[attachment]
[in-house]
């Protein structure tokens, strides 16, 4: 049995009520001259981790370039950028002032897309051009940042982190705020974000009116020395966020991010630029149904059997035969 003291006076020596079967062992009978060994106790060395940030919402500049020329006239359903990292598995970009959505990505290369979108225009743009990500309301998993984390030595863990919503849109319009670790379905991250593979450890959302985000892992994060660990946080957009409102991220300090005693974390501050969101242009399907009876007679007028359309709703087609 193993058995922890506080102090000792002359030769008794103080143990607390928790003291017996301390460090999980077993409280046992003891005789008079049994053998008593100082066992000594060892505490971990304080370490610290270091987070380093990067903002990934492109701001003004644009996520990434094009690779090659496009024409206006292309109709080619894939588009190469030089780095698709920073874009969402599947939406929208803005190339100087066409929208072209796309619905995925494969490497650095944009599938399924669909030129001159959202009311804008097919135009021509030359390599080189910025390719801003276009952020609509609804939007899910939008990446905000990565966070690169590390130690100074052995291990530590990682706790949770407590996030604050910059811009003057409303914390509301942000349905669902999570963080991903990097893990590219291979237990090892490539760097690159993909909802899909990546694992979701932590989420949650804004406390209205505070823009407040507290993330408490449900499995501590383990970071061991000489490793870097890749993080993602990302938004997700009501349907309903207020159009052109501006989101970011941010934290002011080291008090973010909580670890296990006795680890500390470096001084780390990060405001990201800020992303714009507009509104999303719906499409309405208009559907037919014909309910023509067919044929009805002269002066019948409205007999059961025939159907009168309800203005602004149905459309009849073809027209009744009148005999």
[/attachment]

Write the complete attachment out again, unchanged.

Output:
[in-house]
């Protein structure tokens, strides 16, 4: 049995009520001259981790370039950028002032897309051009940042982190705020974000009116020395966020991010630029149904059997035969 003291006076020596079967062992009978060994106790060395940030919402500049020329006239359903990292598995970009959505990505290369979108225009743009990500309301998993984390030595863990919503849109319009670790379905991250593979450890959302985000892992994060660990946080957009409102991220300090005693974390501050969101242009399907009876007679007028359309709703087609 193993058995922890506080102090000792002359030769008794103080143990607390928790003291017996301390460090999980077993409280046992003891005789008079049994053998008593100082066992000594060892505490971990304080370490610290270091987070380093990067903002990934492109701001003004644009996520990434094009690779090659496009024409206006292309109709080619894939588009190469030089780095698709920073874009969402599947939406929208803005190339100087066409929208072209796309619905995925494969490497650095944009599938399924669909030129001159959202009311804008097919135009021509030359390599080189910025390719801003276009952020609509609804939007899910939008990446905000990565966070690169590390130690100074052995291990530590990682706790949770407590996030604050910059811009003057409303914390509301942000349905669902999570963080991903990097893990590219291979237990090892490539760097690159993909909802899909990546694992979701932590989420949650804004406390209205505070823009407040507290993330408490449900499995501590383990970071061991000489490793870097890749993080993602990302938004997700009501349907309903207020159009052109501006989101970011941010934290002011080291008090973010909580670890296990006795680890500390470096001084780390990060405001990201800020992303714009507009509104999303719906499409309405208009559907037919014909309910023509067919044929009805002269002066019948409205007999059961025939159907009168309800203005602004149905459309009849073809027209009744009148005999």